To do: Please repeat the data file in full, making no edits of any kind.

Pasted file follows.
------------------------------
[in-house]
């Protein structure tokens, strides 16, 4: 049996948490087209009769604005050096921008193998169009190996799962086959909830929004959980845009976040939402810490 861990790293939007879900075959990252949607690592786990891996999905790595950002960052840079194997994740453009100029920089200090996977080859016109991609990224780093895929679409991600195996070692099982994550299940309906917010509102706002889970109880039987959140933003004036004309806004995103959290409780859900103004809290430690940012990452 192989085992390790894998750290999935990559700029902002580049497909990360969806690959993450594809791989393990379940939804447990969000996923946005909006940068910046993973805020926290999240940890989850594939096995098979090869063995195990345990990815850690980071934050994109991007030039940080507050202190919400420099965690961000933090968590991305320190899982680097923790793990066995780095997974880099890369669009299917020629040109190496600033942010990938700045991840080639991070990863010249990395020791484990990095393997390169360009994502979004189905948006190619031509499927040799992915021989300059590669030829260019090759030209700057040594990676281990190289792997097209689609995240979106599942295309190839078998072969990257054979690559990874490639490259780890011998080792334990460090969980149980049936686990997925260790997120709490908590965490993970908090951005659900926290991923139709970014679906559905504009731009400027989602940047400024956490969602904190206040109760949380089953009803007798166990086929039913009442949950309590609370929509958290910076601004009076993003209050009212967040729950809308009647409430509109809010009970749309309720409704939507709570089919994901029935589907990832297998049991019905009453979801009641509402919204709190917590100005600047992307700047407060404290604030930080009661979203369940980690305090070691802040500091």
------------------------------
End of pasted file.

[in-house]
């Protein structure tokens, strides 16, 4: 049996948490087209009769604005050096921008193998169009190996799962086959909830929004959980845009976040939402810490 861990790293939007879900075959990252949607690592786990891996999905790595950002960052840079194997994740453009100029920089200090996977080859016109991609990224780093895929679409991600195996070692099982994550299940309906917010509102706002889970109880039987959140933003004036004309806004995103959290409780859900103004809290430690940012990452 192989085992390790894998750290999935990559700029902002580049497909990360969806690959993450594809791989393990379940939804447990969000996923946005909006940068910046993973805020926290999240940890989850594939096995098979090869063995195990345990990815850690980071934050994109991007030039940080507050202190919400420099965690961000933090968590991305320190899982680097923790793990066995780095997974880099890369669009299917020629040109190496600033942010990938700045991840080639991070990863010249990395020791484990990095393997390169360009994502979004189905948006190619031509499927040799992915021989300059590669030829260019090759030209700057040594990676281990190289792997097209689609995240979106599942295309190839078998072969990257054979690559990874490639490259780890011998080792334990460090969980149980049936686990997925260790997120709490908590965490993970908090951005659900926290991923139709970014679906559905504009731009400027989602940047400024956490969602904190206040109760949380089953009803007798166990086929039913009442949950309590609370929509958290910076601004009076993003209050009212967040729950809308009647409430509109809010009970749309309720409704939507709570089919994901029935589907990832297998049991019905009453979801009641509402919204709190917590100005600047992307700047407060404290604030930080009661979203369940980690305090070691802040500091």